Vasudeo Gaitonde (1924-2001) was a man of few excesses. “He probably painted only 300-odd canvases in his whole life,” says Dinesh Vazirani, co-founder of Saffronart who has put together 17 of the master abstractionist’s paper and canvas works — most of them borrowed from private collectors in Delhi — for the opening exhibition of his gallery’s Delhi chapter.
Ram Kumar, the 86-year-old abstractionist who befriended Gaitonde in the 1950s in Bombay, says, “He used to say: ‘I’ve said what I had to say. If I paint any more, I’ll be repeating myself’.” Such unsparing rigour earned Gaitonde the admiration of peers and patrons.
It also meant less works for sale. Ram Kumar remembers him mocking, “If I want money I’ll do a red painting — that’ll sell for more.” Gaitonde remained immersed in his books on Jain philosophy or the poetry of Saint-John Perse.
The terseness didn’t help him win friends when ‘life’s logistics’ made him shift from his old Bombay house to a barsati in Nizamuddin. “Once, he was going for a walk in Connaught Place and (artist) Akbar Padamsee asked whether he could join him. Gaitonde said, ‘Yes, but only if you keep your mouth shut’,” says Ram Kumar. The not-so-warm, reluctant Delhiite passed away in Gurgaon a decade ago.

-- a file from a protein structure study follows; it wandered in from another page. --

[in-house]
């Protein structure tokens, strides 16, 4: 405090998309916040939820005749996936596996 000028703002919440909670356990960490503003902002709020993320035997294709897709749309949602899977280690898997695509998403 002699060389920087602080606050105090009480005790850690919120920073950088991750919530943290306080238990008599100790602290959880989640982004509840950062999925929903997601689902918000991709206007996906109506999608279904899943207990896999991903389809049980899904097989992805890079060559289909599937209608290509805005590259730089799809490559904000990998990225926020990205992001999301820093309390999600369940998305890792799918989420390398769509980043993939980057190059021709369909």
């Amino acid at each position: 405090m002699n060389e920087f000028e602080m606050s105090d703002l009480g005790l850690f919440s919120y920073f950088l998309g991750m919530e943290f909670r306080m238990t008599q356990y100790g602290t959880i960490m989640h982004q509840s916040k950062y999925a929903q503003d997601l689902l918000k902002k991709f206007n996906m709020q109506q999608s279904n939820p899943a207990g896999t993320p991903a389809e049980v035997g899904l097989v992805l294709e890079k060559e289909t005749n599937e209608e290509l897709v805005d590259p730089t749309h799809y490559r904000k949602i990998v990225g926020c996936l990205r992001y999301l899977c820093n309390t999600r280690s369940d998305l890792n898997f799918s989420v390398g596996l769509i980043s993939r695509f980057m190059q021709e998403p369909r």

Every other year Gaitonde would go over to Bombay to watch it rain in his beloved city and leave his latest works with Pundole, the gallery that organised the master’s last big show. That was more than 15 years ago, in Mumbai. Now it’s the turn of his second, colder home.
@ Saffronart Gallery, Basement, Oberoi Hotel on Zakir Hussain Marg, till February 4. Call 24304458
No laughing matter
Sarcasm is to the Indian artist what the caramel is to a Cadbury’s 5-Star. But unlike the sweet core of the bar, the sarcasm leaves a bitter aftertaste — it creates a distance between the artist and the viewer. So when you hear of a show wrapped in the title, ‘Humour, wit and satire’, you warm up to it expecting some fine milk chocolate.
And what do you get? If you’ll excuse our metaphor, you get a lot more sarcasm — only, this once it’s wrapped in some nice bitter cocoa. You find NS Harsha’s fox howling for a ‘24-carrot nation’, 72 of Atul Dodiya’s peers caricatured, and Ved Gupta’s midgets trying to stifle a laughing fit.
Tunty Chauhan, curator of the show and owner of Gallery Threshold, one of the first ‘white cubes’ in Lado Sarai, agrees there’s quite some sarcasm sloshing about. “But it all comes under ‘humour’, doesn’t it?” she asks. Should we get back to the chocolates?
‘Humour, Wit & Satire’ @ Gallery Threshold, F213A Lado Sarai, till February 19. Call 41829181.